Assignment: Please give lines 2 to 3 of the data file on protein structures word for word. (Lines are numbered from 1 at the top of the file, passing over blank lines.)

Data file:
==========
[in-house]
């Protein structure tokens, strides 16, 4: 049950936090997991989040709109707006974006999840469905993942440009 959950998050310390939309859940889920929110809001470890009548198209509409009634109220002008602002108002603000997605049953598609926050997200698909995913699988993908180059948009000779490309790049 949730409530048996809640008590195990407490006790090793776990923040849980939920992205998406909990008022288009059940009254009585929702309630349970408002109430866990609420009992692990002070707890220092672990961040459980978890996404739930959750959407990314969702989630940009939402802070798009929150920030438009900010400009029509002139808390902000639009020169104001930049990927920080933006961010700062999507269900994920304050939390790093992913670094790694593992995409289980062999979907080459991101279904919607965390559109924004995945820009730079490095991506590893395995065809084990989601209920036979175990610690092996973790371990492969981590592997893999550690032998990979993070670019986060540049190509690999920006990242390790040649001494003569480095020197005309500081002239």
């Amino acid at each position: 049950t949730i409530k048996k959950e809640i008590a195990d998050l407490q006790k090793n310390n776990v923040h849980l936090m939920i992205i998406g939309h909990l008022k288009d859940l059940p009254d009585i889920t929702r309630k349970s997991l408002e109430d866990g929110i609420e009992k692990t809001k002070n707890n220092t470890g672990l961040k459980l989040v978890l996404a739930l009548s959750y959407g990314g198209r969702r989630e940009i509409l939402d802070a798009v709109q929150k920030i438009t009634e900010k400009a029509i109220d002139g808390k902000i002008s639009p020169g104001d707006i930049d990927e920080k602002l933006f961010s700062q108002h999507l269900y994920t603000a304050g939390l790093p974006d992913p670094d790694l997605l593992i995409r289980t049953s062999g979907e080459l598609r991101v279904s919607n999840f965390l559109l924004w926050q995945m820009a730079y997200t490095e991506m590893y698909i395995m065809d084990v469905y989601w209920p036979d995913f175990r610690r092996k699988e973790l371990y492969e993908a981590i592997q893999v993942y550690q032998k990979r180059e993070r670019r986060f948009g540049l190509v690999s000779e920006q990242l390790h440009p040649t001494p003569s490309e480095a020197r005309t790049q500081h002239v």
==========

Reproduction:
């Protein structure tokens, strides 16, 4: 049950936090997991989040709109707006974006999840469905993942440009 959950998050310390939309859940889920929110809001470890009548198209509409009634109220002008602002108002603000997605049953598609926050997200698909995913699988993908180059948009000779490309790049 949730409530048996809640008590195990407490006790090793776990923040849980939920992205998406909990008022288009059940009254009585929702309630349970408002109430866990609420009992692990002070707890220092672990961040459980978890996404739930959750959407990314969702989630940009939402802070798009929150920030438009900010400009029509002139808390902000639009020169104001930049990927920080933006961010700062999507269900994920304050939390790093992913670094790694593992995409289980062999979907080459991101279904919607965390559109924004995945820009730079490095991506590893395995065809084990989601209920036979175990610690092996973790371990492969981590592997893999550690032998990979993070670019986060540049190509690999920006990242390790040649001494003569480095020197005309500081002239």
């Amino acid at each position: 049950t949730i409530k048996k959950e809640i008590a195990d998050l407490q006790k090793n310390n776990v923040h849980l936090m939920i992205i998406g939309h909990l008022k288009d859940l059940p009254d009585i889920t929702r309630k349970s997991l408002e109430d866990g929110i609420e009992k692990t809001k002070n707890n220092t470890g672990l961040k459980l989040v978890l996404a739930l009548s959750y959407g990314g198209r969702r989630e940009i509409l939402d802070a798009v709109q929150k920030i438009t009634e900010k400009a029509i109220d002139g808390k902000i002008s639009p020169g104001d707006i930049d990927e920080k602002l933006f961010s700062q108002h999507l269900y994920t603000a304050g939390l790093p974006d992913p670094d790694l997605l593992i995409r289980t049953s062999g979907e080459l598609r991101v279904s919607n999840f965390l559109l924004w926050q995945m820009a730079y997200t490095e991506m590893y698909i395995m065809d084990v469905y989601w209920p036979d995913f175990r610690r092996k699988e973790l371990y492969e993908a981590i592997q893999v993942y550690q032998k990979r180059e993070r670019r986060f948009g540049l190509v690999s000779e920006q990242l390790h440009p040649t001494p003569s490309e480095a020197r005309t790049q500081h002239v």